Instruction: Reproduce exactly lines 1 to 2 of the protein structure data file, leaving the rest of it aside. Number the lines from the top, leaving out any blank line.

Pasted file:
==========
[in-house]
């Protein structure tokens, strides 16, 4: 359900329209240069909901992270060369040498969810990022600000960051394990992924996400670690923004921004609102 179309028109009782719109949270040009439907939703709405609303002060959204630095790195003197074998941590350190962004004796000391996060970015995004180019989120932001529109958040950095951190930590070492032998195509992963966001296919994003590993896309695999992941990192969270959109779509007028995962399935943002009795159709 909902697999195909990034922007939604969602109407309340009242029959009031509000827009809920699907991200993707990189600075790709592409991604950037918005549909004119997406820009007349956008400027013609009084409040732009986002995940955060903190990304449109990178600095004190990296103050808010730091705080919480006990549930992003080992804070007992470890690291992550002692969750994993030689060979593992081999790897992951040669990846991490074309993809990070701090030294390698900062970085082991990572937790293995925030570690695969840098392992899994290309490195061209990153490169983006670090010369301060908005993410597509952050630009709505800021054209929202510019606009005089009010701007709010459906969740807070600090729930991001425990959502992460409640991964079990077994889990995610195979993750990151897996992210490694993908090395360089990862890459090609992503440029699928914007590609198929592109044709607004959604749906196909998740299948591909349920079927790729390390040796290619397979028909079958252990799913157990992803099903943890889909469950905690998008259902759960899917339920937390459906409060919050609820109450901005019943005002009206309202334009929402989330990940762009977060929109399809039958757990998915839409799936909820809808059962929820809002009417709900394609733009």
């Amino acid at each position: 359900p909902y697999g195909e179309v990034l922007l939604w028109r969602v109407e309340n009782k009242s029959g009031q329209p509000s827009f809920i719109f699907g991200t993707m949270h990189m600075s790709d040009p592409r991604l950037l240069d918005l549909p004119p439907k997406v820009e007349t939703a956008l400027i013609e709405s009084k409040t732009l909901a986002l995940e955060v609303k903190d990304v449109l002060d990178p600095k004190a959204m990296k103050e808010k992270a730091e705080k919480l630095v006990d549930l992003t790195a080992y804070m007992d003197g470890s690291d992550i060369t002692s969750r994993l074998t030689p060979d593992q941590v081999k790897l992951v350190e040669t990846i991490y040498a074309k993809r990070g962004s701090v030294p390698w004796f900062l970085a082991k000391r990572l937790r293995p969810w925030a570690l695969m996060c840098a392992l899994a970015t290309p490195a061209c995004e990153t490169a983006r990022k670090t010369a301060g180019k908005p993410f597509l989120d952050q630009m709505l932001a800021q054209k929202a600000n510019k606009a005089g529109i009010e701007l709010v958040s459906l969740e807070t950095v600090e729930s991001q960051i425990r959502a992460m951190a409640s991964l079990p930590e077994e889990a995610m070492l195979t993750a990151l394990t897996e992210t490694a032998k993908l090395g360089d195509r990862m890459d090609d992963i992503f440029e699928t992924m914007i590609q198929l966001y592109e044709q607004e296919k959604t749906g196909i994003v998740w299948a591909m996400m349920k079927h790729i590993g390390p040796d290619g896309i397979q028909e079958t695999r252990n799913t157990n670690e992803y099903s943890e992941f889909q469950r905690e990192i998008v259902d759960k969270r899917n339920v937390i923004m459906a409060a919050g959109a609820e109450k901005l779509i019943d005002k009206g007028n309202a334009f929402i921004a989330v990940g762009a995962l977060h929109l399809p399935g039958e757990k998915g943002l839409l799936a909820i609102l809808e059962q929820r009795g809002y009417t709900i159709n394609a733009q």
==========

[in-house]
């Protein structure tokens, strides 16, 4: 359900329209240069909901992270060369040498969810990022600000960051394990992924996400670690923004921004609102 179309028109009782719109949270040009439907939703709405609303002060959204630095790195003197074998941590350190962004004796000391996060970015995004180019989120932001529109958040950095951190930590070492032998195509992963966001296919994003590993896309695999992941990192969270959109779509007028995962399935943002009795159709 909902697999195909990034922007939604969602109407309340009242029959009031509000827009809920699907991200993707990189600075790709592409991604950037918005549909004119997406820009007349956008400027013609009084409040732009986002995940955060903190990304449109990178600095004190990296103050808010730091705080919480006990549930992003080992804070007992470890690291992550002692969750994993030689060979593992081999790897992951040669990846991490074309993809990070701090030294390698900062970085082991990572937790293995925030570690695969840098392992899994290309490195061209990153490169983006670090010369301060908005993410597509952050630009709505800021054209929202510019606009005089009010701007709010459906969740807070600090729930991001425990959502992460409640991964079990077994889990995610195979993750990151897996992210490694993908090395360089990862890459090609992503440029699928914007590609198929592109044709607004959604749906196909998740299948591909349920079927790729390390040796290619397979028909079958252990799913157990992803099903943890889909469950905690998008259902759960899917339920937390459906409060919050609820109450901005019943005002009206309202334009929402989330990940762009977060929109399809039958757990998915839409799936909820809808059962929820809002009417709900394609733009």